South Sudan: UN agencies reach more than half a million people with life-saving aid

30 September 2014

Two United Nations agencies have reached more than half a million people, including 100,000 children under the age of five, in the most remote and conflict-hit areas of South Sudan with life-saving supplies and services.

Using a combination of airdrops and airlifts, the joint emergency mission carried out by the World Food Programme (WFP) and the UN Children’s Fund (UNICEF) delivered food assistance and nutrition supplements, well as health support, learning materials and water, sanitation and hygiene supplies.

Both agencies also provided nutrition screening and treatment, as well as information and messages on nutrition, according to a news release issued today. They also assist with reunification for children who are separated from their families, or unaccompanied.

“These missions reach people who have been fleeing for their lives,” said Jonathan Veitch, UNICEF Representative in South Sudan. “They have lost or left everything behind, and their relief that someone has finally come to help, and not harm, is palpable.”

With support from logistics and telecommunications specialists, the teams provide a lifeline to desperate communities in the three conflict-affected states – Jonglei, Upper Nile and Unity.

The teams stay in each location from 8 to 11 days, carrying all their own supplies, including food, water and tents. Based on their assessment of the needs of the local population, which can be up to nearly 50,000 people per mission, the teams radio for supplies to be delivered by air.

Missions can be delayed by bad weather, which disrupts flights and causes dirt airstrips to flood, and insecurity is a constant challenge, the agencies noted. But once a team has reached an area to establish a humanitarian response, non-governmental partners are frequently able to remain and provide ongoing assistance.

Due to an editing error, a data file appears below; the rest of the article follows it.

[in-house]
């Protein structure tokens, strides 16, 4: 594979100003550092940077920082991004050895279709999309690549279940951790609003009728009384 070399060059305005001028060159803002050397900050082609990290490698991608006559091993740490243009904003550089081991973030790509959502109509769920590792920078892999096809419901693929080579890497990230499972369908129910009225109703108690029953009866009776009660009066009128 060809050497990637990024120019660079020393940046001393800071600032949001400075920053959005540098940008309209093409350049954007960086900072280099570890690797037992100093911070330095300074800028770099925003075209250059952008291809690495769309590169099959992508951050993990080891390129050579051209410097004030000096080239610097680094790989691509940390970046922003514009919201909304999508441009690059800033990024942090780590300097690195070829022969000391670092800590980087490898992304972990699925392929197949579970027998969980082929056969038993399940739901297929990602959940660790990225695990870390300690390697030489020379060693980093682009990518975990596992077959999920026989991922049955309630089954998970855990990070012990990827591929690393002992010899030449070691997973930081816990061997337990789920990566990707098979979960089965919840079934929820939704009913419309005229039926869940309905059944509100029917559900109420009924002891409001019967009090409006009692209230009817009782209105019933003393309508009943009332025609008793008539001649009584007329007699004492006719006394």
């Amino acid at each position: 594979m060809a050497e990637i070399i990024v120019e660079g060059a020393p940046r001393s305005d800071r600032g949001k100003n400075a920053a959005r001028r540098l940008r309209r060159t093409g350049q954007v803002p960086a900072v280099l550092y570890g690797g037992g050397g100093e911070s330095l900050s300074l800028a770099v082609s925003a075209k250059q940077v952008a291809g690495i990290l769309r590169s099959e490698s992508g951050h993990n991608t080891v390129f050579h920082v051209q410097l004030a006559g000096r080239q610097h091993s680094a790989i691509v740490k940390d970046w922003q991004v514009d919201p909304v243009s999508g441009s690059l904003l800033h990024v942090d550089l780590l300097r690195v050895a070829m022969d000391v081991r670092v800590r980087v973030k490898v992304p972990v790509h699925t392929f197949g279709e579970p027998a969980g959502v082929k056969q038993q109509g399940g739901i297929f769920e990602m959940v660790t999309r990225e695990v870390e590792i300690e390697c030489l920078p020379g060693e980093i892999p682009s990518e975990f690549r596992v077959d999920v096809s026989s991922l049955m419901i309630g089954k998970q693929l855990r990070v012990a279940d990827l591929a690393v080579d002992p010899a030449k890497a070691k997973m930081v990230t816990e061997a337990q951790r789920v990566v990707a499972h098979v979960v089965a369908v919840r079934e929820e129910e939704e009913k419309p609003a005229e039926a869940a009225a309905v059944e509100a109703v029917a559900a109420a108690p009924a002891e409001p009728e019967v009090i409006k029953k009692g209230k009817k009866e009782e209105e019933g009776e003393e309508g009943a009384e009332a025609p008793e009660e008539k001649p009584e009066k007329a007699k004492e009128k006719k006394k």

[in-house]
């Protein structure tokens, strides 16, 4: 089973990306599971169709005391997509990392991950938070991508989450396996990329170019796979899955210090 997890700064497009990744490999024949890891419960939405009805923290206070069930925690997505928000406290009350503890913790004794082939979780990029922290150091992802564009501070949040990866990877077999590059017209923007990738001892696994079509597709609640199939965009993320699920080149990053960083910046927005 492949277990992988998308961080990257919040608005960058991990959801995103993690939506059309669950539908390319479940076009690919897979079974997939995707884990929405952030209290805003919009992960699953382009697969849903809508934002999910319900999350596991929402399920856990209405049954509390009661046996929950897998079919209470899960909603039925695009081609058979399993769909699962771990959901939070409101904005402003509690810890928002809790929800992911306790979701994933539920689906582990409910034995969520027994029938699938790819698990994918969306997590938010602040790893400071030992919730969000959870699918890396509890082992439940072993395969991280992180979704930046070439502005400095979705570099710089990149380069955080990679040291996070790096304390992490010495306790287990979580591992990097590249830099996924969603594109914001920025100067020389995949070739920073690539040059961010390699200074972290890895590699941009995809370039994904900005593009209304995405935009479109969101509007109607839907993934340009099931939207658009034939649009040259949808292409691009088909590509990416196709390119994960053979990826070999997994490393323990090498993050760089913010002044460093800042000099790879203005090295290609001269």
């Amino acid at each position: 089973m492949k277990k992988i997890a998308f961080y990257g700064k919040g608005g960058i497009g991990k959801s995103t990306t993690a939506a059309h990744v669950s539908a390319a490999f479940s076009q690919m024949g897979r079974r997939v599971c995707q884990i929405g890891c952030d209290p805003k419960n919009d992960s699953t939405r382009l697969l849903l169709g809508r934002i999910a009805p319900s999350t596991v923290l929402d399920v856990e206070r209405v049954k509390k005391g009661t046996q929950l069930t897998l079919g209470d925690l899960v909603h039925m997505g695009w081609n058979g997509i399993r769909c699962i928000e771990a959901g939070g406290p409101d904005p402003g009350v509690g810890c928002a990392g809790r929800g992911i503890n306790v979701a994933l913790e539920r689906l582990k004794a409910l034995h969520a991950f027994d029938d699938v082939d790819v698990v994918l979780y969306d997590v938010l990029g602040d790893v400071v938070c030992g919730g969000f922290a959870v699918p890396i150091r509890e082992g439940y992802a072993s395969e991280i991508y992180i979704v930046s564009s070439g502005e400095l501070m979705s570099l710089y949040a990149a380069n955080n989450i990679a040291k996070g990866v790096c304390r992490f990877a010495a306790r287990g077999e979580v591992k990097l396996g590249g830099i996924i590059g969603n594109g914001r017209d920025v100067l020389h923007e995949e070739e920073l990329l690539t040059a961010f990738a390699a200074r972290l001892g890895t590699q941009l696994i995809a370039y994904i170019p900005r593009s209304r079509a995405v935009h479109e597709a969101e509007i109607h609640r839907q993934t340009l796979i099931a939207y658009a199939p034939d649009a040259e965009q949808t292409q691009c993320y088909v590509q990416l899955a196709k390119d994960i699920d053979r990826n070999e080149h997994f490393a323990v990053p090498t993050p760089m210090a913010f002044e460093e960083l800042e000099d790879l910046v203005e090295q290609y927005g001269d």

“Our staff deployed across South Sudan, in gruelling and often dangerous conditions, show great determination to serve the people of South Sudan with life-saving food and nutrition assistance,” said Joyce Luma, WFP Country Director in South Sudan.

Of the more than 1.8 million South Sudanese who fled their homes because of the conflict that began in mid-December 2013, over 1.4 million remain displaced within the country. Most are sheltering in remote and hard-to-reach areas, and more than half of them are children.

There are also some 97,000 civilians continuing to receive shelter at UN sites around the country.

The UN Mission in South Sudan (UNMISS) said that more than 9,000 displaced civilians have moved voluntarily from its Tomping Compound in the capital, Juba, to a protection-of-civilians site adjacent to the UN House since it opened in June. The number of uprooted still living in the Tomping site now falls under 4,000.

Yesterday, the Secretary-General’s Special Representative and head of UNMISS, Ellen Margrethe Løj, visited Bor, the capital of Jonglei state, where she met with government officials, including the caretaker governor and community leaders representing some 2,700 displaced people living in UNMISS protection sites outside Bor Town.

This was her third visit to a state capital outside Juba since she took on her position earlier this month.


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